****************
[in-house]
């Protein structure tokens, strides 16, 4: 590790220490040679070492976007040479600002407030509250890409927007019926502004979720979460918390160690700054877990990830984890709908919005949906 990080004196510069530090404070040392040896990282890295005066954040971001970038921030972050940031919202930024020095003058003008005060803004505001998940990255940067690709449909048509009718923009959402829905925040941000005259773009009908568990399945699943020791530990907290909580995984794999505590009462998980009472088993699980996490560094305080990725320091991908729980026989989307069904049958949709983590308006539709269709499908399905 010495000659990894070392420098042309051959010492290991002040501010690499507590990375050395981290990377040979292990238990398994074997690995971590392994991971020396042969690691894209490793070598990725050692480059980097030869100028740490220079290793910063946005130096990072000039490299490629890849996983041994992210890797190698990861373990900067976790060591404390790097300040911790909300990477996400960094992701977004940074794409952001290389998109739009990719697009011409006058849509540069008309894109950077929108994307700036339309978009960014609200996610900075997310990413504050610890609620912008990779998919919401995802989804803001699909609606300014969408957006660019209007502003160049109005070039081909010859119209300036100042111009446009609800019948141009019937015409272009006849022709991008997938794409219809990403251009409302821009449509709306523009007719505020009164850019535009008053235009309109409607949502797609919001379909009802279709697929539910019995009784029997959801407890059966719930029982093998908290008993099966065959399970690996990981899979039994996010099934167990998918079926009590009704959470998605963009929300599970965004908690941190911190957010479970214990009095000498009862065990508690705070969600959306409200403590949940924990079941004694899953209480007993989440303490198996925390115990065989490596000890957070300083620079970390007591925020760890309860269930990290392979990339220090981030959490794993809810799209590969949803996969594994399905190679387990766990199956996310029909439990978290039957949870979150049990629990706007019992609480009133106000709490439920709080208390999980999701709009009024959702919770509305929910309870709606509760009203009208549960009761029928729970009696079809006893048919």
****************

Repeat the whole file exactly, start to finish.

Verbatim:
[in-house]
């Protein structure tokens, strides 16, 4: 590790220490040679070492976007040479600002407030509250890409927007019926502004979720979460918390160690700054877990990830984890709908919005949906 990080004196510069530090404070040392040896990282890295005066954040971001970038921030972050940031919202930024020095003058003008005060803004505001998940990255940067690709449909048509009718923009959402829905925040941000005259773009009908568990399945699943020791530990907290909580995984794999505590009462998980009472088993699980996490560094305080990725320091991908729980026989989307069904049958949709983590308006539709269709499908399905 010495000659990894070392420098042309051959010492290991002040501010690499507590990375050395981290990377040979292990238990398994074997690995971590392994991971020396042969690691894209490793070598990725050692480059980097030869100028740490220079290793910063946005130096990072000039490299490629890849996983041994992210890797190698990861373990900067976790060591404390790097300040911790909300990477996400960094992701977004940074794409952001290389998109739009990719697009011409006058849509540069008309894109950077929108994307700036339309978009960014609200996610900075997310990413504050610890609620912008990779998919919401995802989804803001699909609606300014969408957006660019209007502003160049109005070039081909010859119209300036100042111009446009609800019948141009019937015409272009006849022709991008997938794409219809990403251009409302821009449509709306523009007719505020009164850019535009008053235009309109409607949502797609919001379909009802279709697929539910019995009784029997959801407890059966719930029982093998908290008993099966065959399970690996990981899979039994996010099934167990998918079926009590009704959470998605963009929300599970965004908690941190911190957010479970214990009095000498009862065990508690705070969600959306409200403590949940924990079941004694899953209480007993989440303490198996925390115990065989490596000890957070300083620079970390007591925020760890309860269930990290392979990339220090981030959490794993809810799209590969949803996969594994399905190679387990766990199956996310029909439990978290039957949870979150049990629990706007019992609480009133106000709490439920709080208390999980999701709009009024959702919770509305929910309870709606509760009203009208549960009761029928729970009696079809006893048919």